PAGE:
• Delaware Court of Chancery
  • D66295

DELAWARE COURT OF CHANCERY

Riley v. Brocade Communications Systems, Inc., DeFAX Case No. D66295 (Del. Ch. May 6, 2014) Noble, V.C. (7 pages).

The Court of Chancery ordered that this matter in which plaintiff sought advancement of fees be stayed pending an arbitration where parties agreed to arbitrate the issue of arbitrability by clear and unmistakable evidence and defendant had non-frivolous arguments for arbitration of the issues at bar. Stay ordered.

In this matter, plaintiff David T. Riley sought advancement from defendant, Brocade Communications Systems Inc., as successor by merger to Foundry Networks Inc., for attorney fees and expenses incurred in defending against criminal allegations of insider trading and misuse of Foundry's confidential information.

In response, Brocade argued that plaintiff signed an agreement and general release of claims through which he released his right to advancement. Brocade relied on a broad arbitration provision in the release and asked the Court of Chancery to dismiss or stay plaintiff's claims in favor of arbitration.

The court considered whether the parties agreed to arbitrate the issue of arbitrability by "clear and unmistakable evidence." Pursuant to James & Jackson LLC v. Willie Gary LLC, 906 A.2d 76 (Del. 2006), such evidence exists when an arbitration clause generally provides for arbitration of all disputes and there is a reference to arbitration rules that empower an arbitrator to decide arbitrability.

Not long after Willie Gary was decided, the test was expanded to include a third prong, which allowed the party seeking judicial relief to argue that the party seeking arbitration had essentially no non-frivolous argument about the substantive arbitrability of the dispute. When a non-frivolous argument in favor of substantive arbitrability exists and the first two prongs of Willie Gary are satisfied, the court should defer to the arbitrator.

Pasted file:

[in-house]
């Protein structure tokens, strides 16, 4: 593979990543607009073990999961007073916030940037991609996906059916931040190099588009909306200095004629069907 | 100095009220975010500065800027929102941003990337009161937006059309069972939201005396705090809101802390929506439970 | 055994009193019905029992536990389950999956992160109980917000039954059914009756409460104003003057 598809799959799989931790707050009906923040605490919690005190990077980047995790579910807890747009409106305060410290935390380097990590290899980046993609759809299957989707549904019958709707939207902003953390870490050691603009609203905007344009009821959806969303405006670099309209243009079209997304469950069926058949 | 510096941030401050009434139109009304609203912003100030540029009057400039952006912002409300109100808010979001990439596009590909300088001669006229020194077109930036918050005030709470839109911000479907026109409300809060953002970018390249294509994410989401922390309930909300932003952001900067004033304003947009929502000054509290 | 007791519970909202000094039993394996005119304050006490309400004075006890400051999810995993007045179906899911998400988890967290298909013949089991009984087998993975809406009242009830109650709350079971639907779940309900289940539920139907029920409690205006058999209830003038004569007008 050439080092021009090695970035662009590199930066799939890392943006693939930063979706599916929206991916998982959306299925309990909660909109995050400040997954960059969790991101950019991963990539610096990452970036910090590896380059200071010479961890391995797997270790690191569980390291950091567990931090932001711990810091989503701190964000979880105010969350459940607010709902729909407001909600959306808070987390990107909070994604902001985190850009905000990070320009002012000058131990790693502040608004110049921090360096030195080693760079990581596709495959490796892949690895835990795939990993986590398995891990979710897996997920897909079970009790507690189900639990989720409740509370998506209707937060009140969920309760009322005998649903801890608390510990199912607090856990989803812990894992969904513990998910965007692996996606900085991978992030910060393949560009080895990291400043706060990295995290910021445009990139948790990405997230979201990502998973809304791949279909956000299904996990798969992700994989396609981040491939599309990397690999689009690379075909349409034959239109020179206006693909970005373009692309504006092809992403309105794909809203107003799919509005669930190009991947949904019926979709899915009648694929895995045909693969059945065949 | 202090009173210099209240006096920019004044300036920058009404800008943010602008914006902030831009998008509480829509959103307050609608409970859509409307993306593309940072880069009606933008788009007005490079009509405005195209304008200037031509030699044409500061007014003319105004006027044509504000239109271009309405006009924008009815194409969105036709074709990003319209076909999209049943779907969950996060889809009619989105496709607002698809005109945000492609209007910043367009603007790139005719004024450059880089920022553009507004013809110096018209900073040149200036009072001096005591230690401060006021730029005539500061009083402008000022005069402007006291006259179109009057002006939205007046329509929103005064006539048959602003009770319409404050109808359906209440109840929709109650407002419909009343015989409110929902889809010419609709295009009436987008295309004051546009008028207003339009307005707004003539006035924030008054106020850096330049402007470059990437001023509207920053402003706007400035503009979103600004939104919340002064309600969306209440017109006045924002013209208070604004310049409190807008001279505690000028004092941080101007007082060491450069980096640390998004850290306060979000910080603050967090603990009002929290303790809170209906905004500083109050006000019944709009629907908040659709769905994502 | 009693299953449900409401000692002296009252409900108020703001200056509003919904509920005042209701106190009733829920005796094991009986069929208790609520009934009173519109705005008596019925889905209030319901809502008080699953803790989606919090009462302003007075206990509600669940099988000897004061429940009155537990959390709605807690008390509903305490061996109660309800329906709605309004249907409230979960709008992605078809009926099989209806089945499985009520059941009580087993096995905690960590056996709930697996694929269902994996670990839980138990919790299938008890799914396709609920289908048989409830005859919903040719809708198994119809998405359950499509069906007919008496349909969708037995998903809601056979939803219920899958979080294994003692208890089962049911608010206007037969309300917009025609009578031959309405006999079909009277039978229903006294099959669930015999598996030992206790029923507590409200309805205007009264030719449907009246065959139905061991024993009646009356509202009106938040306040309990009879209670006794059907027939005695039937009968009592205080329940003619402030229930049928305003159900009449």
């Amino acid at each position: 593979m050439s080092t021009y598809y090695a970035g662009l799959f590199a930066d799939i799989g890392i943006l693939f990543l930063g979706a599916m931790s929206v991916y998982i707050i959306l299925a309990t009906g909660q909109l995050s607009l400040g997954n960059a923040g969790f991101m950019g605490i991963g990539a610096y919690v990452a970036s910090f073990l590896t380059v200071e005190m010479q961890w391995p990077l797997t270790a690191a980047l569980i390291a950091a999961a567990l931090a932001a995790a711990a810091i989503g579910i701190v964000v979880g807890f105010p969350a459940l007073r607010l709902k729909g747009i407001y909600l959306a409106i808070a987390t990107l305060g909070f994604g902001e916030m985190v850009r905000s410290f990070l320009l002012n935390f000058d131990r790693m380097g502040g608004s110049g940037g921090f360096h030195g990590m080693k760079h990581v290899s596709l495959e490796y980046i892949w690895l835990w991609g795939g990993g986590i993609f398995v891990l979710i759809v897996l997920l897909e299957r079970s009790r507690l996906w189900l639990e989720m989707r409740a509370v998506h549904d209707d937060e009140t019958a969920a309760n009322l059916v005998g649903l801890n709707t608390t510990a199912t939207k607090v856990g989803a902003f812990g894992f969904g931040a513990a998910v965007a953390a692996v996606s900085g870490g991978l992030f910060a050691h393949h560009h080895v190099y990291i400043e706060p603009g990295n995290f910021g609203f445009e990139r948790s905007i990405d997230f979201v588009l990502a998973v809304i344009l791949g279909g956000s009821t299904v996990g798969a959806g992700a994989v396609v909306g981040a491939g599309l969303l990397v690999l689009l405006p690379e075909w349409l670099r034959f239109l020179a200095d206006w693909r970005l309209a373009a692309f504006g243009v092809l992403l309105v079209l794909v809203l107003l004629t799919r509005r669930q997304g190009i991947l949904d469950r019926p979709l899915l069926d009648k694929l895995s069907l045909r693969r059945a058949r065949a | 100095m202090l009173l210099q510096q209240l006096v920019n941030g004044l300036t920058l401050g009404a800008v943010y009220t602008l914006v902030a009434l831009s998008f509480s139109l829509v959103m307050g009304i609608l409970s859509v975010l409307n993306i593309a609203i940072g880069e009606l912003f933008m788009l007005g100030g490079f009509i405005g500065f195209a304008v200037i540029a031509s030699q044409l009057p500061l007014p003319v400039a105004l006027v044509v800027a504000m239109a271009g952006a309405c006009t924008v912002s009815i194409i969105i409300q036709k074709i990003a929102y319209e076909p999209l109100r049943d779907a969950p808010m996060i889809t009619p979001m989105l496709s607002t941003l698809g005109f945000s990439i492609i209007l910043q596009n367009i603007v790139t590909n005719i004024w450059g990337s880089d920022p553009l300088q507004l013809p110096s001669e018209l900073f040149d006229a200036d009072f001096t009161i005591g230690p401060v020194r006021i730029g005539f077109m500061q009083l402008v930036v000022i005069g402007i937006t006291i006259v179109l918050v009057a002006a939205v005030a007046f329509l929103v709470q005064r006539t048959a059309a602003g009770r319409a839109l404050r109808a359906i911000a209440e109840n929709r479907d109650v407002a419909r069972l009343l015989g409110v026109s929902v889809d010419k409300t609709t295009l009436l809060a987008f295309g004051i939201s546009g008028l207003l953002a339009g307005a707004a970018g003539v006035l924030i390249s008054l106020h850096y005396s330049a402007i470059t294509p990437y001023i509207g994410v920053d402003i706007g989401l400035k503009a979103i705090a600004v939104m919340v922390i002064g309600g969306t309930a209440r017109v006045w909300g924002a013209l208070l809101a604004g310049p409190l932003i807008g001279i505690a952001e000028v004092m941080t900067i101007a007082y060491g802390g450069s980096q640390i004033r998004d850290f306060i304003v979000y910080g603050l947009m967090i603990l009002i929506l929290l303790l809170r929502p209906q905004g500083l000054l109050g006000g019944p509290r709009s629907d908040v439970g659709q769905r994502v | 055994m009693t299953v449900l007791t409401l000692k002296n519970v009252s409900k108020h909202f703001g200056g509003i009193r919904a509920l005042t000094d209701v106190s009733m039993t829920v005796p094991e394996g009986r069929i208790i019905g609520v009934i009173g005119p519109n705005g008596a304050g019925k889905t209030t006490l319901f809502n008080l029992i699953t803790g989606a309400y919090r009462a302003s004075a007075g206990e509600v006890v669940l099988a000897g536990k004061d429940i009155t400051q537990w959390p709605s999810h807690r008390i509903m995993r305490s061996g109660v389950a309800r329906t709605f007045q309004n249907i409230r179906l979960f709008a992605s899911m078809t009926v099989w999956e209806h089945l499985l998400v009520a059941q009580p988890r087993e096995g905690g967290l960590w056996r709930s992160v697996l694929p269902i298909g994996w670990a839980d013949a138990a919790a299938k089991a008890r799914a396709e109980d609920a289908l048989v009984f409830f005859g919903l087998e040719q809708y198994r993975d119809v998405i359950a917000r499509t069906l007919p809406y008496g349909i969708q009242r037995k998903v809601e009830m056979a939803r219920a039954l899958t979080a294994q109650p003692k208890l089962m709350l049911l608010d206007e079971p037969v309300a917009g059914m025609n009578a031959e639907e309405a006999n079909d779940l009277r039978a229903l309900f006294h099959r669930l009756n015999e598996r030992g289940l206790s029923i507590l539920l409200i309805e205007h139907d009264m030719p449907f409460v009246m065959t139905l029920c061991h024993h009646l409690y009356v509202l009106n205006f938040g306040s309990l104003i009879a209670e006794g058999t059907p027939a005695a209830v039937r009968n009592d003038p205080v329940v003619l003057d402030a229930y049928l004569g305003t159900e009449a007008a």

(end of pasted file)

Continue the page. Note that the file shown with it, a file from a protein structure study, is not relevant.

Here, the parties disputed whether the release plaintiff signed upon leaving Brocade also released his claim to advancement under Foundry's bylaws and the subject merger agreement. The court found that the release provided for arbitration of any and all disputes arising out of or relating to the release or to plaintiff's employment with Foundry or its successor. As such, the release satisfied the first prong of the Willie Gary test.

Plaintiff argued that the arbitration provision set forth in paragraph 17 of the release was subject to an equitable carve-out in paragraph 12 and, therefore, paragraph 17 did not refer "all disputes" to arbitration and was otherwise not clear and unmistakable evidence of the parties' intention to arbitrate. The court noted that this argument had been addressed and rejected.

In GTSI Corp. v. Eyak Tech LLC, 10 A.3d 1116 (Del. Ch. 2010), the agreement at issue contained a general equitable remedy carve-out as well as a broad arbitration clause mandating that any dispute between the parties "shall" go to arbitration. The GTSI court concluded that the terms of the arbitration provision using the phrase "shall" required an arbitrator to determine arbitrability, despite the equitable remedy provision.

The court also noted that paragraph 17 of the release referred to paragraph 12 of the Foundry Change of Control Plan, which provided for arbitration through the Judicial Arbitration and Mediation Services (JAMS). JAMS rules empower arbitrators to decide issues of substantive arbitrability. As such, the court found that Willie Gary's second prong was satisfied.

Finally, the court determined that Brocade had non-frivolous arguments for arbitration of the issues at bar, including whether plaintiff had a viable claim for advancement and whether he released any such claim. As such, the minimal requirements of Willie Gary were satisfied. Accordingly, the court ordered that this action be stayed pending proceedings before JAMS.

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